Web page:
West Virginia coaches told Austin that he would likely have to start his career as a wide receiver, a position Austin knows he will probably play if he winds up in the NFL.

"Just watching him through his high school career and then getting him over here, I knew and we knew as a staff that he could play receiver," Galloway said.

"We had to find ways to get him the ball -- hand him the ball, throw him a little screen. He's a complete football player. Most running backs don't run good routes, they don't have good ball skills. He's a dynamic athlete."

Austin, who set state records for touchdowns, career points (790), total offensive yards (9,258) and rushing yards (7,962), admits that "running back will always be my love, but playing wide receiver is a way for me to showcase my talent."

Because of his size, the 5-9, 173-pound Austin tends to watch NFL slot receivers such as the two Steve Smiths and DeSean Jackson as well as kick returners such as Dexter McCluster.

Dunbar coach Lawrence Smith said that Austin has been motivated by those back home who said he would be too small to play tailback in college.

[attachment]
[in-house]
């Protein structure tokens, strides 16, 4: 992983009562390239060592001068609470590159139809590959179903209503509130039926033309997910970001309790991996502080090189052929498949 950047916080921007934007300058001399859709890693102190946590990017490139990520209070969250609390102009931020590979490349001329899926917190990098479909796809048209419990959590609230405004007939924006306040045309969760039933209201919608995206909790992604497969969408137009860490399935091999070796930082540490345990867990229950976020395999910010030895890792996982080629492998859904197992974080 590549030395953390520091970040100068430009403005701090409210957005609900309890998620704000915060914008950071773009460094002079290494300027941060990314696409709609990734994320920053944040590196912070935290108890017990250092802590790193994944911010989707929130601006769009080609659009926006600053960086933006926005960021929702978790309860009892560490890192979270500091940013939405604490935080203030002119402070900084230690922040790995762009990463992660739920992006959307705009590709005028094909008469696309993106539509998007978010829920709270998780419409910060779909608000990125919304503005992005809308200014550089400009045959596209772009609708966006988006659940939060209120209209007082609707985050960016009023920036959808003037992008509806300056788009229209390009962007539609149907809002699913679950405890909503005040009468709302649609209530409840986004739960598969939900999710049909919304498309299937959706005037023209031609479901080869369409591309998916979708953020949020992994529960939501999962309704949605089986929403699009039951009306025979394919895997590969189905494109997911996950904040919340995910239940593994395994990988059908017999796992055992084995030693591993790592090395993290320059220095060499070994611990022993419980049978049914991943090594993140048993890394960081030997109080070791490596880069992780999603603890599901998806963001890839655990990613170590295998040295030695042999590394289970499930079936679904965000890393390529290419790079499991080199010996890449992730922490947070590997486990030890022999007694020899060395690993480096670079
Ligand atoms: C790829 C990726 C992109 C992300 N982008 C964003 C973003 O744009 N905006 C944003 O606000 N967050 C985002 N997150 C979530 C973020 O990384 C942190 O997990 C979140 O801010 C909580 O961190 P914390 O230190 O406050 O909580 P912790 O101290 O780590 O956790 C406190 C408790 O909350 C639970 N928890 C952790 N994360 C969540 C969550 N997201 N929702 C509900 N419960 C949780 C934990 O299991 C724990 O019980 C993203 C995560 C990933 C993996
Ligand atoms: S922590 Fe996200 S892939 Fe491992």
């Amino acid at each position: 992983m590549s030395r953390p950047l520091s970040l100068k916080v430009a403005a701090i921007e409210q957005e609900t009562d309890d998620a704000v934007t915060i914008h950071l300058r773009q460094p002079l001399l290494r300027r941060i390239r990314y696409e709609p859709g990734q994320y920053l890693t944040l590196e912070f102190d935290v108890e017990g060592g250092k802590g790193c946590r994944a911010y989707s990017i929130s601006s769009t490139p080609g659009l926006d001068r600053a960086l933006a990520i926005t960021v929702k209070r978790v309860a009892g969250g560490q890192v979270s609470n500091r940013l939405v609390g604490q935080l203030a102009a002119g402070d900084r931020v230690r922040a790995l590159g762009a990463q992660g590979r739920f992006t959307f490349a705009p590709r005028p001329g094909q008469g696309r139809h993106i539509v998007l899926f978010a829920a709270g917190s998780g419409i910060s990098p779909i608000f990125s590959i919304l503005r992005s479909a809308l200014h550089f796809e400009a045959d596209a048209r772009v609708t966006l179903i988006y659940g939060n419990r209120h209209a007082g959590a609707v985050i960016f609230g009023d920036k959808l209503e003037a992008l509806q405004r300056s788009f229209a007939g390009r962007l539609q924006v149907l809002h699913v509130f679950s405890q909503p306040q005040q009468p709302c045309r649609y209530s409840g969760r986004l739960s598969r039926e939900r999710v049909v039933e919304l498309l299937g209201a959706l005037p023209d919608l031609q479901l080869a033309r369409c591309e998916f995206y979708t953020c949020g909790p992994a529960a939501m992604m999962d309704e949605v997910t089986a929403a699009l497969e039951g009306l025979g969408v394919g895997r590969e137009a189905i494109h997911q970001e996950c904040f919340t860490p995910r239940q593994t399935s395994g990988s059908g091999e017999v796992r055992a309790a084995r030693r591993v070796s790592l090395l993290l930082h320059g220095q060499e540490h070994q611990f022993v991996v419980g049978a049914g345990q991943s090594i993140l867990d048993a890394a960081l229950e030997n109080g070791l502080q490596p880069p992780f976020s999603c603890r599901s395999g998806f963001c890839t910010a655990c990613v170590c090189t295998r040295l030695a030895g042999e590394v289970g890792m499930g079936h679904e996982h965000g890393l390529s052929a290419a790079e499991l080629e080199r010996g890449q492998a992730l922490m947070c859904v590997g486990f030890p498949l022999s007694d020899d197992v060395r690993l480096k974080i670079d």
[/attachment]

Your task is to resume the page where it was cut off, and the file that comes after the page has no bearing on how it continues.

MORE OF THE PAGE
"Without a shadow of a doubt, he uses that as motivation every day to show people what he could do on this level," Smith said.

Said Austin, "I've proved everybody wrong who said I had a 1.9 [grade-point average], my personality wasn't good, I'm this and I'm that." Galloway said that Austin has been one of his most coachable players and has done well in the classroom, making the athletic director's Honor Roll for getting at least a 3.0 during his fall semester last year.

The timetable for the move to tailback remains in place. Stewart said that Austin would be his running back after Devine leaves.

"He will be in the backfield carrying the ball as our tailback," Stewart said." End of story. It's my decision and that is already etched in stone."


Baltimore Sun reporter Jeff Barker contributed to this article.